An ISIS fighter who posed as a refugee to get into the United States was arrested in California by FBI agents this week.
Before his detainment, forty-five year old Omar Ameen was wanted for the murder of an Iraqi police officer and officials allege he engaged in a number of terrorist activities in his home country. After entering the U.S. as a "refugee," Ameen attempted to obtain legal status to stay in the U.S.
"Ameen, originally of Rawah, in the Anbar province of Iraq, fled Iraq following the alleged murder, and later settled in Sacramento as a purported refugee. It is alleged that Ameen’s family supported and assisted the installation of al-Qaeda in Iraq (AQI) in Rawah, and that Ameen was a member of AQI and ISIS," the Justice Department released. "It is also alleged that he participated in various activities in support of those terrorist organizations, including helping to plant improvised explosive devices, and committing the murder that is the subject of the extradition request. Ameen concealed his membership in those terrorist groups when he applied for refugee status, and later when he applied for a green card in the United States."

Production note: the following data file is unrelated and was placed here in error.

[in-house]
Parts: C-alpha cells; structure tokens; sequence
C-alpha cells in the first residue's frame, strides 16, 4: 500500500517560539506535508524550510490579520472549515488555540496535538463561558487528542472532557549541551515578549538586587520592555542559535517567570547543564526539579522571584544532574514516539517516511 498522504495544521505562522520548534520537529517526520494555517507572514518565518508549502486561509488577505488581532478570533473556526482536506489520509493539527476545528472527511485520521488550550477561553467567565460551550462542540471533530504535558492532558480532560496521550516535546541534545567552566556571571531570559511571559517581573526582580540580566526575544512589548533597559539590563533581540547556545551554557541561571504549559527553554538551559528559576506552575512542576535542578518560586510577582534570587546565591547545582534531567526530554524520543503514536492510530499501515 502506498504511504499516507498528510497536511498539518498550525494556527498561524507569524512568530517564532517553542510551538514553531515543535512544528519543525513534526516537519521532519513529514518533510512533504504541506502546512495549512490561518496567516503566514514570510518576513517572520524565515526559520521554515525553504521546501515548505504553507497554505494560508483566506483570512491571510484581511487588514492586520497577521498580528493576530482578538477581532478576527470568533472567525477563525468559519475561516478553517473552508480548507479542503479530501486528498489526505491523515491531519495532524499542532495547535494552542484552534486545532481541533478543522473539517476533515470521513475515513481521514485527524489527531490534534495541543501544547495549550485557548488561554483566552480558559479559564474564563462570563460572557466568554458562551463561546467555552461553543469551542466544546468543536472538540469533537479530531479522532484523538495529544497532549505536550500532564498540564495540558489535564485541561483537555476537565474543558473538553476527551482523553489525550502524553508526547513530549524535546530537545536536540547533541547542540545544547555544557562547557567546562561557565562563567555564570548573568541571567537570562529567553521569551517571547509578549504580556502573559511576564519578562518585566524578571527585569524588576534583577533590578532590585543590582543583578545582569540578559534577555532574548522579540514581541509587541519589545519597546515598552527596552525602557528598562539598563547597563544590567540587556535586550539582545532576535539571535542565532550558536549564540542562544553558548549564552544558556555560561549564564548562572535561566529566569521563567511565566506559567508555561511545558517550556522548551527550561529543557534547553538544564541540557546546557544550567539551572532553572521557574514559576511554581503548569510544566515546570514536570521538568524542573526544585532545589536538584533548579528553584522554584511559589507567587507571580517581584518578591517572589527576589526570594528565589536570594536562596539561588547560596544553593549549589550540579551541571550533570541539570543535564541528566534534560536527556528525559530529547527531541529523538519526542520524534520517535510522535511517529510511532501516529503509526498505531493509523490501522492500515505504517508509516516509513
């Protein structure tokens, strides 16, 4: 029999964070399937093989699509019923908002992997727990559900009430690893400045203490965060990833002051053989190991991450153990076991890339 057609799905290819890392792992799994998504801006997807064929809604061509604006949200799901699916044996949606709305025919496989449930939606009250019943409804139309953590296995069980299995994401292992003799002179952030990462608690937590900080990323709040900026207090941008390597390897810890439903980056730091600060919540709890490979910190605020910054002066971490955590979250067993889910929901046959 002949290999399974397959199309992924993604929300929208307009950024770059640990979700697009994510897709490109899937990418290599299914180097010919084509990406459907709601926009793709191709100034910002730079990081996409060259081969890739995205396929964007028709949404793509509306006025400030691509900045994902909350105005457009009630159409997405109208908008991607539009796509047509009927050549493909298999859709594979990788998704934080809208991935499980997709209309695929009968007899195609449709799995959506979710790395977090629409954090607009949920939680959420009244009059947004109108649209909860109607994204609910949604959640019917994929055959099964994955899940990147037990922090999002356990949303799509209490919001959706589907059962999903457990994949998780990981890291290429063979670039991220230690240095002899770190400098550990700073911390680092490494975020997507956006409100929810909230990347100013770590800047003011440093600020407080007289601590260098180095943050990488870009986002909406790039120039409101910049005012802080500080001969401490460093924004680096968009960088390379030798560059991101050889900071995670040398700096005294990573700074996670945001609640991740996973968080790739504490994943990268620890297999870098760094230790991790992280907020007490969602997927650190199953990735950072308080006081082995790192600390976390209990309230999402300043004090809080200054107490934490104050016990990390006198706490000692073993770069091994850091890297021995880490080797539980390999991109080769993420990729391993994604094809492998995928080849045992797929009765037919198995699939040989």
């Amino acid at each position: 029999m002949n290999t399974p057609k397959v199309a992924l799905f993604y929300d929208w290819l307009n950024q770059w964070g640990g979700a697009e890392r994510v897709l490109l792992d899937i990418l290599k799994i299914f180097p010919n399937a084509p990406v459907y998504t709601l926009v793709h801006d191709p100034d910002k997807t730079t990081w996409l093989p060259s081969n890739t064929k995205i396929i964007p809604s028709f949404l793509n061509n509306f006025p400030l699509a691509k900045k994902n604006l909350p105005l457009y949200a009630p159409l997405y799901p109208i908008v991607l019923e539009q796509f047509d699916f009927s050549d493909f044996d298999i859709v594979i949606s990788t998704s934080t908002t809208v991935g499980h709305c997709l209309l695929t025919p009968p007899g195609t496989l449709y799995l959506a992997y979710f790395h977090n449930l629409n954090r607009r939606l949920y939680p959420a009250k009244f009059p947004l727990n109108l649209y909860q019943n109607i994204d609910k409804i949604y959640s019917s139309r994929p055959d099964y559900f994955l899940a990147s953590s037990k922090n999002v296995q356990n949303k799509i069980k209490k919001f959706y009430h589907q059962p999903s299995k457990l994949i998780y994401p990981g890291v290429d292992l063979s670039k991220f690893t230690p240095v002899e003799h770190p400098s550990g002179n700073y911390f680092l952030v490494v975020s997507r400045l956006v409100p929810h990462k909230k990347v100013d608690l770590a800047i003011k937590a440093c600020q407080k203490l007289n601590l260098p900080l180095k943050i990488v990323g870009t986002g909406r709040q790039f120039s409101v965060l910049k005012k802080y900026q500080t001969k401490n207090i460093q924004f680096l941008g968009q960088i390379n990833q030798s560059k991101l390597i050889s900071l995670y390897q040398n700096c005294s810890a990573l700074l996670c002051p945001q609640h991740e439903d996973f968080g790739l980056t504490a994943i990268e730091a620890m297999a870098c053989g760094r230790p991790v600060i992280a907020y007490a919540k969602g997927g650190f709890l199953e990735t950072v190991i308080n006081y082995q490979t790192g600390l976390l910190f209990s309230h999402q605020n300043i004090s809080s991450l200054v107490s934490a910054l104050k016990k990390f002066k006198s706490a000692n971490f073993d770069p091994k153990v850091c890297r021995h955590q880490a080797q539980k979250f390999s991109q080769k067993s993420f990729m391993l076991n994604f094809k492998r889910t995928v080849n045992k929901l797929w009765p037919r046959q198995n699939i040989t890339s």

Ameen appeared before a federal judge on Wednesday and is awaiting extradition to Iraq, where he will stand trial.
"The Iraqi arrest warrant and extradition request allege that after the town of Rawah, Iraq fell to the Islamic State of Iraq and al-Sham (ISIS) on June 21, 2014, Ameen entered the town with a caravan of ISIS vehicles and drove to the house of the victim, who had served as an officer in the Rawah Police Department," DOJ says. "On the evening of June 22, 2014, after the caravan arrived at the victim’s house, Ameen and other members of the convoy allegedly opened fire on the victim. Ameen then allegedly fired his weapon at the victim while the victim was on the ground, killing him."
The Department of Homeland Security has issued warnings in the past about ISIS fighters posing as refugees in order to infiltrate Europe and the United States. Last year DHS acknowledged 300 refugees were under investigation for potential ties to terrorism.